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Jonathan Potack and Steven H. Itzkowitz

1203 patients in Australia who were undergoing CRC screening with FIT. Patients were randomized to either no dietary restrictions or a low peroxidase diet, as required for gFOBT. The rate of completing screening was 12.6% higher in the group with no

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Hema Sundar and Jerald Radich

myalgia that did not improve despite multiple attempts at adverse effect management (diet changes, over-the-counter antidiarrheals, and ibuprofen). The symptoms became significant enough that she often did not take her daily imatinib. Imatinib was

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Linda S. Overholser and Carlin Callaway

health behavior counseling could vary based on type of HCP seen, cancer type and stage, and patient characteristics. For example, a 2009 survey of colorectal cancer survivors reported that discussions around health promotion and diet were more likely to

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Joanne E. Mortimer, Andrea M. Barsevick, Charles L. Bennett, Ann M. Berger, Charles Cleeland, Shannon R. DeVader, Carmen Escalante, Jeffrey Gilreath, Arti Hurria, Tito R. Mendoza, and Hope S. Rugo

can provide information on maintaining a healthy diet and guidance on eating when experiencing lack of taste and during episodes of nausea and vomiting. 21 The impact of dietary intervention was assessed in 111 patients with colorectal cancer

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Lina Jansen, Daniel Boakye, Elizabeth Alwers, Prudence R. Carr, Christoph Reissfelder, Martin Schneider, Uwe M. Martens, Jenny Chang-Claude, Michael Hoffmeister, and Hermann Brenner

derived from 5 lifestyle factors (smoking, alcohol consumption, diet, physical activity, and body mass index), as described previously. 13 The Charlson comorbidity index score 14 (adapted by Deyo et al 15 ) was derived from comorbidities that

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Minhhuyen T. Nguyen and David S. Weinberg

FIT cutoff value of 20 mcg/g. 8 Generally, patients prefer FIT to gFOBT because only one stool sample is required and no diet or medication alterations are needed. 7 FIT results can be quantified, which is useful when colonoscopy follow-up capability

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Darren R. Feldman, Wendy L. Schaffer, and Richard M. Steingart

familiar with their increased likelihood of developing cardiovascular disease. Lifestyle changes should be highly encouraged. Patients should be given recommendations for adopting a heart-healthy diet and regular exercise as per the American Heart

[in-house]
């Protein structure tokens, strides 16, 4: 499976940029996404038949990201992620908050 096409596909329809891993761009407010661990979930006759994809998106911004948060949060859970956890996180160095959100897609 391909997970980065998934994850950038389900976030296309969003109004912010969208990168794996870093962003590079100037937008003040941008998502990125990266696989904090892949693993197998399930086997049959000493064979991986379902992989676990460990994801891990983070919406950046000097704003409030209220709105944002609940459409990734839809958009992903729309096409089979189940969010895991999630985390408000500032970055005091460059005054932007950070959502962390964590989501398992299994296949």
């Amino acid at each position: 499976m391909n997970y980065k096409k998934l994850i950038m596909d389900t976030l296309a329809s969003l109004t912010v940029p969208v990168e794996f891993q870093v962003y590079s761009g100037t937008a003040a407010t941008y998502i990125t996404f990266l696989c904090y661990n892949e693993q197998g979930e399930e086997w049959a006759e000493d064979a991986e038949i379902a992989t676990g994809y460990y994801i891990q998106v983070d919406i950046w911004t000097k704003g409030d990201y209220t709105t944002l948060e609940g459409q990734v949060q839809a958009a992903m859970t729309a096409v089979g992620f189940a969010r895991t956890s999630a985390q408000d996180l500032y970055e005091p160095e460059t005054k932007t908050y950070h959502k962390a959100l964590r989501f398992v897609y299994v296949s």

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Ishveen Chopra, Nilanjana Dwibedi, Malcolm D. Mattes, Xi Tan, Patricia Findley, and Usha Sambamoorthi

be adhering to Life's Simple 7 steps recommended by the American Heart Association: (1) managing blood pressure, (2) controlling cholesterol, (3) controlling blood sugar, (4) being active, (5) eating a healthy diet, (6) maintaining normal weight, and

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Anil K. Rengan and Crystal S. Denlinger

’s CA 19-9 level was 109 U/mL and her hepatic function was stable with a Child-Pugh score of A5. Treatment was complicated by anticipated anti- FGFR2 adverse effects, including grade 2 hyperphosphatemia (managed by diet and phosphate binders), grade 1

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Peter F. Coccia, Alberto S. Pappo, Lynda Beaupin, Virginia F. Borges, Scott C. Borinstein, Rashmi Chugh, Shira Dinner, Jeanelle Folbrecht, A. Lindsay Frazier, Robert Goldsby, Alexandra Gubin, Robert Hayashi, Mary S. Huang, Michael P. Link, John A. Livingston, Yousif Matloub, Frederick Millard, Kevin C. Oeffinger, Diane Puccetti, Damon Reed, Steven Robinson, Abby R. Rosenberg, Tara Sanft, Holly L. Spraker-Perlman, Margaret von Mehren, Daniel S. Wechsler, Kimberly F. Whelan, Nicholas Yeager, Lisa A. Gurski, and Dorothy A. Shead

malignancy, effects of treatment on fertility, information on maintaining a healthy diet, and exercise/physical fitness during cancer treatment. 45 Cancer centers should adopt the appropriate evidence-based approach, which includes adult centers implementing